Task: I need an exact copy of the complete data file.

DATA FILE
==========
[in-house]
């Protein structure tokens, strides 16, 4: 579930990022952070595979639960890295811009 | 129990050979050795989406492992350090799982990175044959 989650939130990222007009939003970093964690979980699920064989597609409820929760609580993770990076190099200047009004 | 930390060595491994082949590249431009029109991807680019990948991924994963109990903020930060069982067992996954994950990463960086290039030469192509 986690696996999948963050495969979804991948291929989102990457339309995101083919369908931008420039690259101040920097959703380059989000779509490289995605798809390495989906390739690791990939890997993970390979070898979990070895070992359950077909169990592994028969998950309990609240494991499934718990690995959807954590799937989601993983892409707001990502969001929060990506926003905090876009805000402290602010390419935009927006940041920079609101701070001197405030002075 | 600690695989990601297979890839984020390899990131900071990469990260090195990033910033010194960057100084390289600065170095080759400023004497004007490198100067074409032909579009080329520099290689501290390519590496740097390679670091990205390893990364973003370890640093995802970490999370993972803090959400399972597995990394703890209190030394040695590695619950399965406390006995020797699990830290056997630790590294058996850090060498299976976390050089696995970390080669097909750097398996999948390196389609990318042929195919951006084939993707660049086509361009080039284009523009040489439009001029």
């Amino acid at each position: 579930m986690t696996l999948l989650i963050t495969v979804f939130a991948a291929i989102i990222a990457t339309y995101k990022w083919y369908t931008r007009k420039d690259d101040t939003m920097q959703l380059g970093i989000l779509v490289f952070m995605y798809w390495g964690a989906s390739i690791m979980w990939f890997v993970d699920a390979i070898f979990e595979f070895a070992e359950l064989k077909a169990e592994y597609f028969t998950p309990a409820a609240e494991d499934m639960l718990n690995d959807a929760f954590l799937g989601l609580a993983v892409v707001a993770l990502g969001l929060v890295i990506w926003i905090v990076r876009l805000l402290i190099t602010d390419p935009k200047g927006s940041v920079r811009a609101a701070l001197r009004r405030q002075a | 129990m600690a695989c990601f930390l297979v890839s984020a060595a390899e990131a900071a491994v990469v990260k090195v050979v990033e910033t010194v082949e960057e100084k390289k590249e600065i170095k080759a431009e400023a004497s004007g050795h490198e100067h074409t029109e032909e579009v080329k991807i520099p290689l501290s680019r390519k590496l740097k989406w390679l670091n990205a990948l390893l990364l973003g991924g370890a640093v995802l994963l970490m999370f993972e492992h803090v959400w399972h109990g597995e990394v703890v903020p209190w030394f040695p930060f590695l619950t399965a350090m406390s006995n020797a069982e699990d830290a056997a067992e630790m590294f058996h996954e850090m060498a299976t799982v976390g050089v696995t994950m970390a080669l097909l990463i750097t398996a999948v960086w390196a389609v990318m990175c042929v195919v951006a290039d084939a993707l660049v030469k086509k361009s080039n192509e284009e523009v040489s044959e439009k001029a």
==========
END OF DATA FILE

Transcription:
[in-house]
């Protein structure tokens, strides 16, 4: 579930990022952070595979639960890295811009 | 129990050979050795989406492992350090799982990175044959 989650939130990222007009939003970093964690979980699920064989597609409820929760609580993770990076190099200047009004 | 930390060595491994082949590249431009029109991807680019990948991924994963109990903020930060069982067992996954994950990463960086290039030469192509 986690696996999948963050495969979804991948291929989102990457339309995101083919369908931008420039690259101040920097959703380059989000779509490289995605798809390495989906390739690791990939890997993970390979070898979990070895070992359950077909169990592994028969998950309990609240494991499934718990690995959807954590799937989601993983892409707001990502969001929060990506926003905090876009805000402290602010390419935009927006940041920079609101701070001197405030002075 | 600690695989990601297979890839984020390899990131900071990469990260090195990033910033010194960057100084390289600065170095080759400023004497004007490198100067074409032909579009080329520099290689501290390519590496740097390679670091990205390893990364973003370890640093995802970490999370993972803090959400399972597995990394703890209190030394040695590695619950399965406390006995020797699990830290056997630790590294058996850090060498299976976390050089696995970390080669097909750097398996999948390196389609990318042929195919951006084939993707660049086509361009080039284009523009040489439009001029």
């Amino acid at each position: 579930m986690t696996l999948l989650i963050t495969v979804f939130a991948a291929i989102i990222a990457t339309y995101k990022w083919y369908t931008r007009k420039d690259d101040t939003m920097q959703l380059g970093i989000l779509v490289f952070m995605y798809w390495g964690a989906s390739i690791m979980w990939f890997v993970d699920a390979i070898f979990e595979f070895a070992e359950l064989k077909a169990e592994y597609f028969t998950p309990a409820a609240e494991d499934m639960l718990n690995d959807a929760f954590l799937g989601l609580a993983v892409v707001a993770l990502g969001l929060v890295i990506w926003i905090v990076r876009l805000l402290i190099t602010d390419p935009k200047g927006s940041v920079r811009a609101a701070l001197r009004r405030q002075a | 129990m600690a695989c990601f930390l297979v890839s984020a060595a390899e990131a900071a491994v990469v990260k090195v050979v990033e910033t010194v082949e960057e100084k390289k590249e600065i170095k080759a431009e400023a004497s004007g050795h490198e100067h074409t029109e032909e579009v080329k991807i520099p290689l501290s680019r390519k590496l740097k989406w390679l670091n990205a990948l390893l990364l973003g991924g370890a640093v995802l994963l970490m999370f993972e492992h803090v959400w399972h109990g597995e990394v703890v903020p209190w030394f040695p930060f590695l619950t399965a350090m406390s006995n020797a069982e699990d830290a056997a067992e630790m590294f058996h996954e850090m060498a299976t799982v976390g050089v696995t994950m970390a080669l097909l990463i750097t398996a999948v960086w390196a389609v990318m990175c042929v195919v951006a290039d084939a993707l660049v030469k086509k361009s080039n192509e284009e523009v040489s044959e439009k001029a």